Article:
“This is an issue which significantly impacts on the lives of many young wheelchair users. Because many can’t travel and use transport easily, they are being excluded from employment opportunities. They can find it harder to access health and education services and it’s not as easy for them to meet up with friends or family,” Whizz-Kidz CEO Ruth Owen OBE said.

“When people face these barriers to travel, it not only reduces their opportunities, it can change their aspirations. Our report makes it clear that despite substantial improvements made by a number of transport operators, who are leading the way in terms of disabled travel, we still have some way to go before travel and transport options are truly inclusive for young wheelchair users.

“We’re calling for the wider community, Government and other transport providers to Get on Board and make travel more inclusive. While accessibility has improved, this report highlights that change has not yet fully translated into equality and independence in young wheelchair users’ everyday lives.

“Improving accessibility is a shared responsibility which requires joined-up working with third parties and continued investment from Government to ensure that the network and infrastructure is in place to support operators in the delivery of their services.” Ruth Owen said.

  • The Whizz-Kidz campaign is calling for: Improvements to infrastructure, information and facilities so that the network is more accessible for wheelchair users.
  • The general public to respect young wheelchair users’ right to travel so that they do not feel scared to travel alone.
  • Regular and meaningful disability awareness training so that staff working in transport have a better understanding of the needs of young wheelchair users, which will support them to best assist young disabled travellers.
  •  Involvement of young disabled people in the planning, auditing and design of services and policies so that their voices are heard at all levels.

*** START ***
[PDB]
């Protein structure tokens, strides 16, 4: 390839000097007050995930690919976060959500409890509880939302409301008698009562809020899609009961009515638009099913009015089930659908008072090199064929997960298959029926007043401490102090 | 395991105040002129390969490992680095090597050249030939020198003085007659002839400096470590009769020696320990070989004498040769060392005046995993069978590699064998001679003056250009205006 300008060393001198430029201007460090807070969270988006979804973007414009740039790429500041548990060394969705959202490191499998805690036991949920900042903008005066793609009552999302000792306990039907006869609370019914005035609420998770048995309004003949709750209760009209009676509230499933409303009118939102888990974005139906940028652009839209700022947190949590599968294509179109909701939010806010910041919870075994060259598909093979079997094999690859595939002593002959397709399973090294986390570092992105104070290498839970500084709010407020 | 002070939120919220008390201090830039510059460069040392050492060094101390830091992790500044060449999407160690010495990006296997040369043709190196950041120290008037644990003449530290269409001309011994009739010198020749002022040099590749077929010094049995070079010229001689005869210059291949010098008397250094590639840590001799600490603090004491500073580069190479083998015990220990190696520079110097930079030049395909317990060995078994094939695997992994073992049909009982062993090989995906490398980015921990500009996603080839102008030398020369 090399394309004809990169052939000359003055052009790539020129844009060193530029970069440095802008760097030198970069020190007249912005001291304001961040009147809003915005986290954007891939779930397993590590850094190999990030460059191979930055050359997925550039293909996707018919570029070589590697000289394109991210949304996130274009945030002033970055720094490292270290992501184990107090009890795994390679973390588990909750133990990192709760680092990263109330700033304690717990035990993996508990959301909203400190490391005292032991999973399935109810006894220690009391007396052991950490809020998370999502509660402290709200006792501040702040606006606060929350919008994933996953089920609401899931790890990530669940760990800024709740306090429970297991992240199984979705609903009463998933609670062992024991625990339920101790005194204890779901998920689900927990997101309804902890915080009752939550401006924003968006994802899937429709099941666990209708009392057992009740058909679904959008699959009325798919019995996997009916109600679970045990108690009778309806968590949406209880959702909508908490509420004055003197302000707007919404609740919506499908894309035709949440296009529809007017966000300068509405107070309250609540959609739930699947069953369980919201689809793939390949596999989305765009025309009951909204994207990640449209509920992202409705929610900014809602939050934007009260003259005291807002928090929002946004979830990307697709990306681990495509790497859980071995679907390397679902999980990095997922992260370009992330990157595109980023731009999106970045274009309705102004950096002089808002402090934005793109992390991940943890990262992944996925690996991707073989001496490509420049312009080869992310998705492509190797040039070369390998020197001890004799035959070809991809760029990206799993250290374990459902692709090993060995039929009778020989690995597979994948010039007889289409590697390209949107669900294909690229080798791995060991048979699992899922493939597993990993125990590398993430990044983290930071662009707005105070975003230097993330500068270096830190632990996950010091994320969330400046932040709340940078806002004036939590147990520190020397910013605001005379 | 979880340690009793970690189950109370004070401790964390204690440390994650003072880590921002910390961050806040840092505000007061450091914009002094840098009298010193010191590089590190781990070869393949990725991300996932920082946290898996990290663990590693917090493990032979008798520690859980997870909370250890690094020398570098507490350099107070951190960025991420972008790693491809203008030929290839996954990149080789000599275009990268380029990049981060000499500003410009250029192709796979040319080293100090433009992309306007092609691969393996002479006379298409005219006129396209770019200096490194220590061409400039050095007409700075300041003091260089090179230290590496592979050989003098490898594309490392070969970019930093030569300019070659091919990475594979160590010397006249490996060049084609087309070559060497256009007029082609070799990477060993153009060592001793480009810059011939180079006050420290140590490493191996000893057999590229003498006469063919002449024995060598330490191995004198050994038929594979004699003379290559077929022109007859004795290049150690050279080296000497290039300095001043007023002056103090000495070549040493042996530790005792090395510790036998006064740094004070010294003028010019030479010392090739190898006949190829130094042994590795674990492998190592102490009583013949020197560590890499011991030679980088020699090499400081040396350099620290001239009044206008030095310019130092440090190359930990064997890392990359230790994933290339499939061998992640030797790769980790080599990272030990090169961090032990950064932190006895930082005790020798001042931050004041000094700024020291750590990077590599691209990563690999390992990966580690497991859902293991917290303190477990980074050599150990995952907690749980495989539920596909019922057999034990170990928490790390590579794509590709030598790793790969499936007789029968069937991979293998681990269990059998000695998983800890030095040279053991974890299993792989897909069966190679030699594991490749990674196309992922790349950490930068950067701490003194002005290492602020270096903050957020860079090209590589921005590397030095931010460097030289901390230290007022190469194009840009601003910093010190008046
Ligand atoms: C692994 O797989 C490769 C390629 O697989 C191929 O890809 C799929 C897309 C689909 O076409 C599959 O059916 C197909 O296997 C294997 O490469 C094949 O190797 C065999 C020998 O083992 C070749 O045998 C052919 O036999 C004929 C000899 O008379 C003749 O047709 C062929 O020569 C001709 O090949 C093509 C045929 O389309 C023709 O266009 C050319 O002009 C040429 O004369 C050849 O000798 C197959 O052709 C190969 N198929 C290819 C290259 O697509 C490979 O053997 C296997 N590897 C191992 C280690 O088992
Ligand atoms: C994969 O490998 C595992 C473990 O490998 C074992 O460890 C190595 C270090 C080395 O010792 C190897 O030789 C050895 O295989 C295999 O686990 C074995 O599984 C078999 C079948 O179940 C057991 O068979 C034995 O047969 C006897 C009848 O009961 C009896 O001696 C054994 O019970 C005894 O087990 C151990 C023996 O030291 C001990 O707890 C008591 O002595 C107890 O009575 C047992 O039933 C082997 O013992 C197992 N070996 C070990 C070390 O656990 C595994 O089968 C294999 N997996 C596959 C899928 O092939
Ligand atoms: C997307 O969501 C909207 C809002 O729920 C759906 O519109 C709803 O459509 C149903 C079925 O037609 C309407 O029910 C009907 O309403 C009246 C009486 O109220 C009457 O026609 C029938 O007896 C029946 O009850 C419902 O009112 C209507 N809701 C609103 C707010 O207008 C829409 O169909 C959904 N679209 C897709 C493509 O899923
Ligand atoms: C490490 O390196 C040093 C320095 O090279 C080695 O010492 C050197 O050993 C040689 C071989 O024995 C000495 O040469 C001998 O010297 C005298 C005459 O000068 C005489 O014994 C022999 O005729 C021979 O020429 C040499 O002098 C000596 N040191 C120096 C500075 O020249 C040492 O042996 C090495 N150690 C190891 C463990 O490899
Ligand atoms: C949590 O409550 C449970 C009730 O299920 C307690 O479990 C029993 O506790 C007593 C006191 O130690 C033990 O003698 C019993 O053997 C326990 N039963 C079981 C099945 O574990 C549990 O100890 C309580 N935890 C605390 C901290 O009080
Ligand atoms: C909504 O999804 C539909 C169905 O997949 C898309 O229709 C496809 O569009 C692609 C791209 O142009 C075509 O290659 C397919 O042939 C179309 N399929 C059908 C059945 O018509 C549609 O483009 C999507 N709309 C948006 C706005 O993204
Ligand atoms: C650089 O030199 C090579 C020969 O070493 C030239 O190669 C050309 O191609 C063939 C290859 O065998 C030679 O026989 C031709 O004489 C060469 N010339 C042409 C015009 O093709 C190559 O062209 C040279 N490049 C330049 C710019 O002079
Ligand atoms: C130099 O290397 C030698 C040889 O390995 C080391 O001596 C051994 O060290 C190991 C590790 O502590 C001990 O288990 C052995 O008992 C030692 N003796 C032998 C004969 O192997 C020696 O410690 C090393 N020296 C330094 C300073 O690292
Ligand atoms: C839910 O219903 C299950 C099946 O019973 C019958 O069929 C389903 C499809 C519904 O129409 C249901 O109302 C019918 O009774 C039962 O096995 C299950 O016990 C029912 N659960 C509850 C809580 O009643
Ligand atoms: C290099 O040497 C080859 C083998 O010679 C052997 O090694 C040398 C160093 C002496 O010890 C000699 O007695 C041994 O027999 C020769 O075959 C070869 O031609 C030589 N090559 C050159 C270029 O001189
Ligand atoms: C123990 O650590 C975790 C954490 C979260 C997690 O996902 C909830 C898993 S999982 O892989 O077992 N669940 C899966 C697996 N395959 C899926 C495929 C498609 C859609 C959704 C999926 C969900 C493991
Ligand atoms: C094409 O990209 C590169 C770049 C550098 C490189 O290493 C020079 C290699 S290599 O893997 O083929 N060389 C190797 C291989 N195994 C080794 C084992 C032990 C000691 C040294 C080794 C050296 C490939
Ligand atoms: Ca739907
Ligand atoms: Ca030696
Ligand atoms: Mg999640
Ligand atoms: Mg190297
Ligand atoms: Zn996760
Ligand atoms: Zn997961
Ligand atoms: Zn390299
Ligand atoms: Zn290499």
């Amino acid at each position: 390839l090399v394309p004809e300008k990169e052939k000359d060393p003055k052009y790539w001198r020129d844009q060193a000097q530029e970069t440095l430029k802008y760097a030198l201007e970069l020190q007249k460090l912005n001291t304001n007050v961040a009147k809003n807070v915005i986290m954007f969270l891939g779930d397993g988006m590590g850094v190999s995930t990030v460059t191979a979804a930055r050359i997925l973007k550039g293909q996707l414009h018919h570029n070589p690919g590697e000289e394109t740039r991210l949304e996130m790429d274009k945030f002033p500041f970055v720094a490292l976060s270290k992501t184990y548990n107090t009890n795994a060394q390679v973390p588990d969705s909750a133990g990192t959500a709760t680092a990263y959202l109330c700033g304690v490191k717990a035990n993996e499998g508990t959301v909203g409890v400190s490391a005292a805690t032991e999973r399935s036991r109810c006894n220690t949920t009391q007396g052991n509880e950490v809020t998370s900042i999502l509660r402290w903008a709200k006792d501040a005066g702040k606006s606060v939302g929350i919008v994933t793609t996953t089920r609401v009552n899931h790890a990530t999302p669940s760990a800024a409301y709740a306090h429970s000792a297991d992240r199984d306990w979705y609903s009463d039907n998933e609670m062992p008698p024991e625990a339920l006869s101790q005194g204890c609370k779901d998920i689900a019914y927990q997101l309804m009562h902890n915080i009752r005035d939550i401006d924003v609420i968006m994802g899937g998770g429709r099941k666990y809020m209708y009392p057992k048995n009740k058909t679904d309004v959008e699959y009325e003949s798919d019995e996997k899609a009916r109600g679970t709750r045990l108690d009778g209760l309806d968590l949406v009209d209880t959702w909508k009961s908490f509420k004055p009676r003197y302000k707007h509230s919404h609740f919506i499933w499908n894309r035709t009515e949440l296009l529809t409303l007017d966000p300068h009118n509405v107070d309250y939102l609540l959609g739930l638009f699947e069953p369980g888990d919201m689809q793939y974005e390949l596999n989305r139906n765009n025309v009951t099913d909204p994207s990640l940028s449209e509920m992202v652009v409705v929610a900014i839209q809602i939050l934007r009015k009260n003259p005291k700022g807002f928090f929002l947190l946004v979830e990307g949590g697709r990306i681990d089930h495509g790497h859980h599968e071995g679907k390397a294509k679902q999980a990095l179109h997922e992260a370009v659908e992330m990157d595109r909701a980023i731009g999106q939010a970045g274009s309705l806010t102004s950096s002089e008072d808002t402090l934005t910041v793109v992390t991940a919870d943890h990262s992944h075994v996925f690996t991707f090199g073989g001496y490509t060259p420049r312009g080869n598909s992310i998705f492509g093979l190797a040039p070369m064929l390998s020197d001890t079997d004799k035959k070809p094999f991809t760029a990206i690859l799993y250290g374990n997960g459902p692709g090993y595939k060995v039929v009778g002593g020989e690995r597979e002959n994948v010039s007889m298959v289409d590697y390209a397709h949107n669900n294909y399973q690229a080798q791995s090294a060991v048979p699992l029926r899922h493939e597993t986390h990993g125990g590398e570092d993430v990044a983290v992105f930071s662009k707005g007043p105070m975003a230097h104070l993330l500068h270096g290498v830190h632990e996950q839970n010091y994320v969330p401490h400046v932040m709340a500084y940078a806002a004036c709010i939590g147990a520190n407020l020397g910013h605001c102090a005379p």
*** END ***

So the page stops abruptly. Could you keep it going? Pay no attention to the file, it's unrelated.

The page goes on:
• Representation of young wheelchair users in travel marketing materials so that people can see what young wheelchair users can do, not what they can’t!

Whizz Kidz logoTo spearhead change, Whizz-Kidz recently formed a national Accessible Travel Alliance – an industry leading group made up of forward-thinking travel operators, to make a real and lasting difference to disabled people’s experience of travel. Alliance partners who have signed up to the Get on Board campaign include Gatwick, Heathrow, National Express, OmniServ, Stagecoach and Transport for London.

“Our Alliance partners are setting the pace for the transport industry and are we’re excited to be collaborating with them on a number of accessible transport projects. Whizz-Kidz is providing them with tailored disability awareness training and input from our young wheelchair users who can’t wait to get stuck in and work together to drive positive change. We’re now challenging other transport and travel companies to follow the example of our Alliance partners,” Ruth Owen said.

About the report
The Whizz-Kidz Get on Board report includes survey results from 128 wheelchair users and their families and carers between June and September 2015. The survey looked at independent travel, trains, buses, taxis, planes, underground, metro, tram and light rail. Factors explored included the mode and frequency of transport most used. Insights were also drawn from focus groups, interviews and advice from young disabled people and their parents who are part of the Whizz-Kidz network.

About Whizz-Kidz

  • Whizz-Kidz is a national charity for disabled children and young people.
  • As well as supporting young disabled people to access the right mobility equipment to fit their young lives, the charity also delivers wheelchair skills-training, work placements, residential camps and youth clubs to support a full and active childhood, and a bright future.
  • The charity’s young people’s services in England are funded by The Big Lottery through a £5.3m grant to support Whizz-Kidz to provide 10,000 new opportunities to young disabled people over three years.
  •  Whizz-Kidz has offered over 25,000 opportunities to young disabled people throughout the UK since 1990

You can get involved and pledge your support for more inclusive travel by visiting
www.whizz-kidz.org.uk/getonboard.

“Let us hope more and more companies will  ‘take on board’ the need for inclusive travel”